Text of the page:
Maia despised getting her feet wet. It wasn’t something that had an explanation behind it— she just didn’t like it. At times like these, she was extremely moody since she couldn’t just go and fly or even hover.

“Oma, do we really have to stop by the grocery? My socks are soggy,” Maia complains. She pulls her pants up, exposing her bright yellow socks underneath. They were her favorite, which made Maia’s mood worsen.

Oma was patient, but everyone had a boiling point and Oma was this close. Maia had been whining for fifteen minutes, and another minute more, Oma swore she would burst. “Boo hoo. It’s soggy socks or no dinner for the next three days Maia. Take a pick.” Maia watches as Oma enters the mini-grocery at the side of the street. The grocery happened to be the first floor of a tall building, so tall that Maia almost couldn’t see the top at times. All the other floors were abandoned, and everyone suspected that the building was a den for illegal activities. Still, it was the only grocery near her dorm with Oma, so they had no choice.

They make their way through the grocery quietly, ignoring the tension in the air. Even Oma was in a sour mood, so it was for the best that none of them had the inclination to converse. By the time they had to pay, both of them were just dead tired, wanting to go home. Maia grabs the eco bags with their groceries and points at the door. 

“I’ll wait for you outside,” Maia says. She needed to breathe, and the close quarters of the dimly lit establishment wasn’t doing much to ease any of their moods. Tiredly, Oma nods and stays back to pay the cashier. 

The first thing Maia sees as she exits the grocery is someone being beat up right on the street, and no one was helping. See is an exaggeration though, because everything happened in a split second.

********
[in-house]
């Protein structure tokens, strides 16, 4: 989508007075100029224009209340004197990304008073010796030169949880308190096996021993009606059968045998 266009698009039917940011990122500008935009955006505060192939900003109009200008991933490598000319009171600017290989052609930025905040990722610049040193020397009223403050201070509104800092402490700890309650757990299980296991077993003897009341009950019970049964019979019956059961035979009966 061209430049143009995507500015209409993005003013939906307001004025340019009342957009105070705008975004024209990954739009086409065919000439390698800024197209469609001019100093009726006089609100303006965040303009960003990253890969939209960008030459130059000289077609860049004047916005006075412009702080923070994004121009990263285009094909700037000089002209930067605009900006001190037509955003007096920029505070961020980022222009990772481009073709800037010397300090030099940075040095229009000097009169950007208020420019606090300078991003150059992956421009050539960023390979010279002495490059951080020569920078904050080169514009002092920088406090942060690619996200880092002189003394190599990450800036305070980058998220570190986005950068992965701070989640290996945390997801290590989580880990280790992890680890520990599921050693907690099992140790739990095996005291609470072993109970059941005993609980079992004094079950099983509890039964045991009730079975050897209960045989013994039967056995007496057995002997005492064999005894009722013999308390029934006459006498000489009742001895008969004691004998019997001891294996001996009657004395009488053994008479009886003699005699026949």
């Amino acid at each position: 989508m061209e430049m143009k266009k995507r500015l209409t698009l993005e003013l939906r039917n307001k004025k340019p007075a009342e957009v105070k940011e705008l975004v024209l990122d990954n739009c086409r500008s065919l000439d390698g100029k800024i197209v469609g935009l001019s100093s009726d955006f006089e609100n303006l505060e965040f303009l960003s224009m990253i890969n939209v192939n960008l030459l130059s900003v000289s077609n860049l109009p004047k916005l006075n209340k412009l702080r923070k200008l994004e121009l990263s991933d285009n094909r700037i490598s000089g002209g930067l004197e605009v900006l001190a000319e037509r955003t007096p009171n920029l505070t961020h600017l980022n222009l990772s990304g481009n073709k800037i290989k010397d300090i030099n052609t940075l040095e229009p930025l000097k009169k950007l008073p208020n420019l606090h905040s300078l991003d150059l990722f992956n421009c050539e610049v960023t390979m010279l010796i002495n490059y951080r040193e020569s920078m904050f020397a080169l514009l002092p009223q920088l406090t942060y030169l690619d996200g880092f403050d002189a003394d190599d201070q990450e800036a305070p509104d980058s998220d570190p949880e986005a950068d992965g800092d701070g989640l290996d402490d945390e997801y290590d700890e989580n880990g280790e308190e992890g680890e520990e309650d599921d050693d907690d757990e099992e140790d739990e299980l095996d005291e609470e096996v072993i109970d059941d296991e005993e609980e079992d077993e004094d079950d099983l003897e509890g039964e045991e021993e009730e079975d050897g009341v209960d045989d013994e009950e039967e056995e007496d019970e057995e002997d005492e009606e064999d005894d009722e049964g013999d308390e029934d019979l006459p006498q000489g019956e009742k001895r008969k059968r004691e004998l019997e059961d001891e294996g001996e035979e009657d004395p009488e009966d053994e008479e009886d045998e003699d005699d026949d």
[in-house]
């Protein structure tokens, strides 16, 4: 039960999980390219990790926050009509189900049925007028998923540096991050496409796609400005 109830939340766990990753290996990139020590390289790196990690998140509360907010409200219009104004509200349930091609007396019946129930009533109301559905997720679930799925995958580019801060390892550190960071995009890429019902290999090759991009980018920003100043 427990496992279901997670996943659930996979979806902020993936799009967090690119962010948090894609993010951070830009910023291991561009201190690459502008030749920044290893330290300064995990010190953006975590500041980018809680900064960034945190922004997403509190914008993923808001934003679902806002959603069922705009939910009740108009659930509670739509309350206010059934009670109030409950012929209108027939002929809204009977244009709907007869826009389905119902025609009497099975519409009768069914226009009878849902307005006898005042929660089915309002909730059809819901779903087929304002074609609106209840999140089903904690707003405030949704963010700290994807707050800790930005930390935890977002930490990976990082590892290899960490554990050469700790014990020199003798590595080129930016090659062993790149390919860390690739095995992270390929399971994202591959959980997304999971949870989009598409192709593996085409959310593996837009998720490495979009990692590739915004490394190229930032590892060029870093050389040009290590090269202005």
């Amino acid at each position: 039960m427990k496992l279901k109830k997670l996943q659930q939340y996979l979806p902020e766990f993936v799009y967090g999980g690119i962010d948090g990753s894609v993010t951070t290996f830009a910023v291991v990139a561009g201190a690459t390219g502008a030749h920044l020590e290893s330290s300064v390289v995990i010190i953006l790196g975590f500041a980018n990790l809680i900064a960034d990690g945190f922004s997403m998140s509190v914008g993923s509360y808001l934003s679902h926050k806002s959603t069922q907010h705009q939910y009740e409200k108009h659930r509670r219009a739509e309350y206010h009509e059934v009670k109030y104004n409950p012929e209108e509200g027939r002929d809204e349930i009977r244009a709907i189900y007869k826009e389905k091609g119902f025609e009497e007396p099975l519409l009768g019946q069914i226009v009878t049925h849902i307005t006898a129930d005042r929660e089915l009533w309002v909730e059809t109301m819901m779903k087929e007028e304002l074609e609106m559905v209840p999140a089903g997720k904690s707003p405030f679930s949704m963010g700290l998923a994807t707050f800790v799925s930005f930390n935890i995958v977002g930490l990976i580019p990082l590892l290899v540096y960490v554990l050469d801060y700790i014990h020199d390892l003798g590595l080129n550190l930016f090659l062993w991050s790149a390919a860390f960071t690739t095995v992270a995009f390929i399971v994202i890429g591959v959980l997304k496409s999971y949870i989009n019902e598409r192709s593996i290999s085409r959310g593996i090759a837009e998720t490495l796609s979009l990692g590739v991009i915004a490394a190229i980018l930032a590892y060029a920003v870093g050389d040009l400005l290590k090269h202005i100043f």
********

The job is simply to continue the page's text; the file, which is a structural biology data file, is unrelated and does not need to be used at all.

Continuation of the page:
It was instinct. The paper bags drop, some tomatoes spilling onto the sidewalk. It was like one of those things you would see in a movie, except it didn’t happen in slo-mo. Maia blinks, and then she realizes that the person she’s saved is in her arms. She lets go immediately, pushing the person away roughly. “Leafy?” Maia asks in a shout-whisper.

The guy stands up gracefully, not at all fazed by Maia’s hostility. As a matter of fact, he smiles widely. “Summers? Maia Summers? Ah, it is you. You’re pretty fast to save me, huh.”

Maia’s cheeks heat up, but she effectively hides her embarrassment with a menacing glare. “I wouldn’t have, if I had known you were the victim.”

Leafy chuckles, used to Maia’s fits of anger. He puts his hands up in front of him, partly to protect himself from any hits Maia decides to throw, and partly to calm her down as well. “Hey, chill ma amie. I’m not here to bother you. And it’s not like I wanted to get beat up on purpose.”

Maia sighs deeply. “You know what? Just go. Don’t even thank me. Now Oma’s going to get even angrier at me for spilling the tomatoes.”

Leafy’s face was blank, his green eyes staring questioningly into Maia’s. “...tomatoes?”

“Yeah, tomatoes. We went shopping for food and I was waiting for Oma to pay which speaking of, I have to get back and buy more. Goodbye, good riddance, please never show up again outside of school.” Maia then stalks off, leaving Leafy alone on the sidewalk at the other side of the street. 

Leafy watches Maia as she hurries to go back to Oma. He shakes his head and chuckles as he sees Maia waving her hands frantically, occasionally pointing in his direction, presumably describing the tragic fate of the tomatoes. 

When Maia’s completely out of his sight, Leafy brings out the tiny plastics from his pockets. He looks at them and sighs deeply. If it weren’t for Maia, he’d have been beat up by those street thugs again. Leafy looks up to the sky and wonders when exactly he’ll be able to leave the kind of lifestyle he was living. 

“Are you really still not going to train? Because, hell Maia, tell me that didn’t feel good.”

It felt good. It was amazing. Even if it was Leafy. Especially because it was Leafy. “What felt good?” Maia asks. Her mouth is full of chips, so the words that come out of her mouth sound more like ‘Wa fell ger?’